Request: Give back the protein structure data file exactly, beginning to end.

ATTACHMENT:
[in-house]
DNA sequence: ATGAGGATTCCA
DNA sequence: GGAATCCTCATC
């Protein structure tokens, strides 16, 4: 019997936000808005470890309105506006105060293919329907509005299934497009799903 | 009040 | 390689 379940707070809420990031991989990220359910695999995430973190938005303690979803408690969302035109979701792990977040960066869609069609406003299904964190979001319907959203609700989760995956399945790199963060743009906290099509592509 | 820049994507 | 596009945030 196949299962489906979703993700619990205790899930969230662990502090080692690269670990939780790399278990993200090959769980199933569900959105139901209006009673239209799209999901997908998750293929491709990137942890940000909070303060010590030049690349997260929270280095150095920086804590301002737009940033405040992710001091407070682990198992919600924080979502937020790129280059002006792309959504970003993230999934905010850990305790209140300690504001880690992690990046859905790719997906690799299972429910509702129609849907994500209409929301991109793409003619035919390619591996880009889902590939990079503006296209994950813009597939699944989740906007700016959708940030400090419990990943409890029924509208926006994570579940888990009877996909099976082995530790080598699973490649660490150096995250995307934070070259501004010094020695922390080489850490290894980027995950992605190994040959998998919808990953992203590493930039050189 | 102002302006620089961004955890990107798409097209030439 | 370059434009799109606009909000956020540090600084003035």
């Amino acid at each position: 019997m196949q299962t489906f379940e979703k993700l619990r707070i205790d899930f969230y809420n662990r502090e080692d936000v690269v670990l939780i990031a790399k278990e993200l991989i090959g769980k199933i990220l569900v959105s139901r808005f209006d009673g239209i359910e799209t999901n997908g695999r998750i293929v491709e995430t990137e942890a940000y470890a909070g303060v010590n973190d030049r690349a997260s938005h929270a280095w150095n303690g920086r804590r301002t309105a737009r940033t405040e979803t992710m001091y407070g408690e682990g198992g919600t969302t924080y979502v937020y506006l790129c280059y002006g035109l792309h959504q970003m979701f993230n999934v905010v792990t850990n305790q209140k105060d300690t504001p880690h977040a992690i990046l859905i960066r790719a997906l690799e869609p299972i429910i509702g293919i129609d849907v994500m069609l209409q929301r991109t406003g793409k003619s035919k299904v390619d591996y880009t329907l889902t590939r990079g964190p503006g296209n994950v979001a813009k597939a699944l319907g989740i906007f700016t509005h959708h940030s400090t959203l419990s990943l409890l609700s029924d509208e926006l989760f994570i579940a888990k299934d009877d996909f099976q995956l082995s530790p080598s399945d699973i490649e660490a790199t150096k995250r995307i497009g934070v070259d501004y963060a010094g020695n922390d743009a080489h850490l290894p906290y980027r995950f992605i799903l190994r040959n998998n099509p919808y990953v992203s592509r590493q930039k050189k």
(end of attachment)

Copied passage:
[in-house]
DNA sequence: ATGAGGATTCCA
DNA sequence: GGAATCCTCATC
């Protein structure tokens, strides 16, 4: 019997936000808005470890309105506006105060293919329907509005299934497009799903 | 009040 | 390689 379940707070809420990031991989990220359910695999995430973190938005303690979803408690969302035109979701792990977040960066869609069609406003299904964190979001319907959203609700989760995956399945790199963060743009906290099509592509 | 820049994507 | 596009945030 196949299962489906979703993700619990205790899930969230662990502090080692690269670990939780790399278990993200090959769980199933569900959105139901209006009673239209799209999901997908998750293929491709990137942890940000909070303060010590030049690349997260929270280095150095920086804590301002737009940033405040992710001091407070682990198992919600924080979502937020790129280059002006792309959504970003993230999934905010850990305790209140300690504001880690992690990046859905790719997906690799299972429910509702129609849907994500209409929301991109793409003619035919390619591996880009889902590939990079503006296209994950813009597939699944989740906007700016959708940030400090419990990943409890029924509208926006994570579940888990009877996909099976082995530790080598699973490649660490150096995250995307934070070259501004010094020695922390080489850490290894980027995950992605190994040959998998919808990953992203590493930039050189 | 102002302006620089961004955890990107798409097209030439 | 370059434009799109606009909000956020540090600084003035």
């Amino acid at each position: 019997m196949q299962t489906f379940e979703k993700l619990r707070i205790d899930f969230y809420n662990r502090e080692d936000v690269v670990l939780i990031a790399k278990e993200l991989i090959g769980k199933i990220l569900v959105s139901r808005f209006d009673g239209i359910e799209t999901n997908g695999r998750i293929v491709e995430t990137e942890a940000y470890a909070g303060v010590n973190d030049r690349a997260s938005h929270a280095w150095n303690g920086r804590r301002t309105a737009r940033t405040e979803t992710m001091y407070g408690e682990g198992g919600t969302t924080y979502v937020y506006l790129c280059y002006g035109l792309h959504q970003m979701f993230n999934v905010v792990t850990n305790q209140k105060d300690t504001p880690h977040a992690i990046l859905i960066r790719a997906l690799e869609p299972i429910i509702g293919i129609d849907v994500m069609l209409q929301r991109t406003g793409k003619s035919k299904v390619d591996y880009t329907l889902t590939r990079g964190p503006g296209n994950v979001a813009k597939a699944l319907g989740i906007f700016t509005h959708h940030s400090t959203l419990s990943l409890l609700s029924d509208e926006l989760f994570i579940a888990k299934d009877d996909f099976q995956l082995s530790p080598s399945d699973i490649e660490a790199t150096k995250r995307i497009g934070v070259d501004y963060a010094g020695n922390d743009a080489h850490l290894p906290y980027r995950f992605i799903l190994r040959n998998n099509p919808y990953v992203s592509r590493q930039k050189k």